Sticky grilled chicken with satay sauce

This was meant to be sticky barbecued chicken, but we in Cambridgeshire are living through history’s wettest drought (hosepipe bans, drought orders and torrential rain all in a very aggravating welter). The barbecue flame took one look at the sky and went out immediately when I rather foolishly lit it in the five-minute window of good weather on Sunday. Not to worry – this is a recipe which does very adequately under the grill too.

The recipe is one which was given to my Mum by a friend who very sadly died of breast cancer quite recently. If you cook it, it’d be great if you could perhaps look at buying some fabulous pink wellies from Breast Cancer Care, or giving them a donation.

Sue’s recipe comes with a bonus satay sauce which uses the marinade as an ingredient. When you’re making the sauce, be careful to simmer it hard to cook off any raw chicken juices. The marinade itself is extremely penetrating (a characteristic of many treacle or molasses-based marinades), so don’t marinade for more than six hours. Chicken kebabs are also very successful in this marinade. To cook two pounds of chicken pieces you’ll need:

Juice of a lemon
½ teaspoon cayenne pepper
3 cloves garlic, crushed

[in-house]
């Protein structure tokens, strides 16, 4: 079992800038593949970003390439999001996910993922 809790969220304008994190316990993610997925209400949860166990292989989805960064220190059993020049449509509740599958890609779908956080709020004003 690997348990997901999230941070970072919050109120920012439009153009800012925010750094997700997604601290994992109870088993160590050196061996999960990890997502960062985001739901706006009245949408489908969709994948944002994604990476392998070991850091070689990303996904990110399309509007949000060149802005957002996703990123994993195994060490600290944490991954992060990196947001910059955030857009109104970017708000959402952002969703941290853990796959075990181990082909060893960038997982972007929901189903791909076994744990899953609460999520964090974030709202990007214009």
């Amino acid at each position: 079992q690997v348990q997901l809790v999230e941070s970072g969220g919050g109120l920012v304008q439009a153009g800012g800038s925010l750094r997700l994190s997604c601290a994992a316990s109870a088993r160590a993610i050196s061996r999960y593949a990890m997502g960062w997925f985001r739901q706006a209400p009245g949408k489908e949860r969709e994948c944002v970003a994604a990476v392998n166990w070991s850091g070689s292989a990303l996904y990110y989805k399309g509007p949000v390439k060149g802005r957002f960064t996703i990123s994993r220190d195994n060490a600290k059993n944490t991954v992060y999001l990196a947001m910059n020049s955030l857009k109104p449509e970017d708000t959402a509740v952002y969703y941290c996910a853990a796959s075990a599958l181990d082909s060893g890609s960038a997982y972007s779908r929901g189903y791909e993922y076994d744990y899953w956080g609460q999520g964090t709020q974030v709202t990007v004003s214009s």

1 tablespoon olive oil
2 tablespoons soft brown sugar
2 tablespoons treacle or molasses
8 tablespoons light soya sauce
1 teaspoon sesame oil
2 tablespoons tomato ketchup

Easy as anything – just mix all the marinade ingredients together and marinade the meat for five or six hours. Grill or barbecue until the marinade on the skin is beginning to caramelise.

For the satay sauce you’ll need:
3 tablespoons vegetable oil
1 onion, chopped finely
2 cloves garlic
½ teaspoon cayenne pepper
1 teaspoon turmeric powder
2 teaspoons coriander (thrash to bits in the mortar and pestle)
3 tablespoons smooth peanut butter
¾ pint (or a can) coconut milk
2 tablespoons marinade (above)
Salt and pepper

Fry the onions, garlic and spices in the oil until the onions are soft and transluscent, then add the peanut butter, salt and coconut milk. Simmer for twenty minutes with two tablespoons of the marinade you used for the meat. Some of the oil will be released from the coconut as you cook – you can use kitchen paper to absorb it if you feel there’s too much. Season to taste.

This sauce is remarkably close to Malaysian satay sauces (without the lemongrass, and substituting the treacle for the palm sugar). Give it a spin – I think you’ll like it.

4 Replies to “Sticky grilled chicken with satay sauce”

  1. Had this last night (very still and beautiful clear skies in Leeds) It was very yummy and so easy and simple. Will definitely now be added to the list of sure barbecue winners. Also thank you for sharing where the recipe comes from and will definitely keep this in mind with the purchase of the next pink ribbon.

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